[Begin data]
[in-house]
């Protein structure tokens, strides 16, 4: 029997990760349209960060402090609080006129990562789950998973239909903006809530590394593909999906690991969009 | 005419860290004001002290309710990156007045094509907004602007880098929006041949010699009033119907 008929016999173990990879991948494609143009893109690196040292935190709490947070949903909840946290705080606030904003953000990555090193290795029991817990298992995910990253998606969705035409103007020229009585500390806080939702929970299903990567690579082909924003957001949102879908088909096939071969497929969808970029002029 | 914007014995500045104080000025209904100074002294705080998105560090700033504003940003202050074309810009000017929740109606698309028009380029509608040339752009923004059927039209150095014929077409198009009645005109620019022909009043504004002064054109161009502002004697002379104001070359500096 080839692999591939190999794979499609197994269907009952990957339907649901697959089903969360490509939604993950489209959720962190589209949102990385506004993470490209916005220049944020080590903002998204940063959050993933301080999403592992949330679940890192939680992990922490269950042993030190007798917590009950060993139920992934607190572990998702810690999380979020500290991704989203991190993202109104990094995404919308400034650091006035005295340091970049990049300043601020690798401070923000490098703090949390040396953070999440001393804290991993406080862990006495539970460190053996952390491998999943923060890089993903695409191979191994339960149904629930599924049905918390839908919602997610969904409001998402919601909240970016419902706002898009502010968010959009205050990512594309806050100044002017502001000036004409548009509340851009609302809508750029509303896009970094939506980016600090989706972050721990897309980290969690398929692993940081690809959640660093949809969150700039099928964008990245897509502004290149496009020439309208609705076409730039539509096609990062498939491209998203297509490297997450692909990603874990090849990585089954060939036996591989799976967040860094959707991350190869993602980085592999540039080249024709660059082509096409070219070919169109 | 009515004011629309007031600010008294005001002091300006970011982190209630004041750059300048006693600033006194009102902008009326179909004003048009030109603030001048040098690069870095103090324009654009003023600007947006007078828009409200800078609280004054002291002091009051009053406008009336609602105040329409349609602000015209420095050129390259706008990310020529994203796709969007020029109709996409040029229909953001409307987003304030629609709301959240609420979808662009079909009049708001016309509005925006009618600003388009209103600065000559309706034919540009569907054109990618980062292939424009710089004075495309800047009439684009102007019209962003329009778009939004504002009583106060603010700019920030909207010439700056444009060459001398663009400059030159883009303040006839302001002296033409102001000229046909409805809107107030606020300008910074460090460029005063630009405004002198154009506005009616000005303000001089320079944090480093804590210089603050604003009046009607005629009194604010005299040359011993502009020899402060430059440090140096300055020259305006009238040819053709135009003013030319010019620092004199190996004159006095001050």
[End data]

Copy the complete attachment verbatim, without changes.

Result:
[in-house]
């Protein structure tokens, strides 16, 4: 029997990760349209960060402090609080006129990562789950998973239909903006809530590394593909999906690991969009 | 005419860290004001002290309710990156007045094509907004602007880098929006041949010699009033119907 008929016999173990990879991948494609143009893109690196040292935190709490947070949903909840946290705080606030904003953000990555090193290795029991817990298992995910990253998606969705035409103007020229009585500390806080939702929970299903990567690579082909924003957001949102879908088909096939071969497929969808970029002029 | 914007014995500045104080000025209904100074002294705080998105560090700033504003940003202050074309810009000017929740109606698309028009380029509608040339752009923004059927039209150095014929077409198009009645005109620019022909009043504004002064054109161009502002004697002379104001070359500096 080839692999591939190999794979499609197994269907009952990957339907649901697959089903969360490509939604993950489209959720962190589209949102990385506004993470490209916005220049944020080590903002998204940063959050993933301080999403592992949330679940890192939680992990922490269950042993030190007798917590009950060993139920992934607190572990998702810690999380979020500290991704989203991190993202109104990094995404919308400034650091006035005295340091970049990049300043601020690798401070923000490098703090949390040396953070999440001393804290991993406080862990006495539970460190053996952390491998999943923060890089993903695409191979191994339960149904629930599924049905918390839908919602997610969904409001998402919601909240970016419902706002898009502010968010959009205050990512594309806050100044002017502001000036004409548009509340851009609302809508750029509303896009970094939506980016600090989706972050721990897309980290969690398929692993940081690809959640660093949809969150700039099928964008990245897509502004290149496009020439309208609705076409730039539509096609990062498939491209998203297509490297997450692909990603874990090849990585089954060939036996591989799976967040860094959707991350190869993602980085592999540039080249024709660059082509096409070219070919169109 | 009515004011629309007031600010008294005001002091300006970011982190209630004041750059300048006693600033006194009102902008009326179909004003048009030109603030001048040098690069870095103090324009654009003023600007947006007078828009409200800078609280004054002291002091009051009053406008009336609602105040329409349609602000015209420095050129390259706008990310020529994203796709969007020029109709996409040029229909953001409307987003304030629609709301959240609420979808662009079909009049708001016309509005925006009618600003388009209103600065000559309706034919540009569907054109990618980062292939424009710089004075495309800047009439684009102007019209962003329009778009939004504002009583106060603010700019920030909207010439700056444009060459001398663009400059030159883009303040006839302001002296033409102001000229046909409805809107107030606020300008910074460090460029005063630009405004002198154009506005009616000005303000001089320079944090480093804590210089603050604003009046009607005629009194604010005299040359011993502009020899402060430059440090140096300055020259305006009238040819053709135009003013030319010019620092004199190996004159006095001050």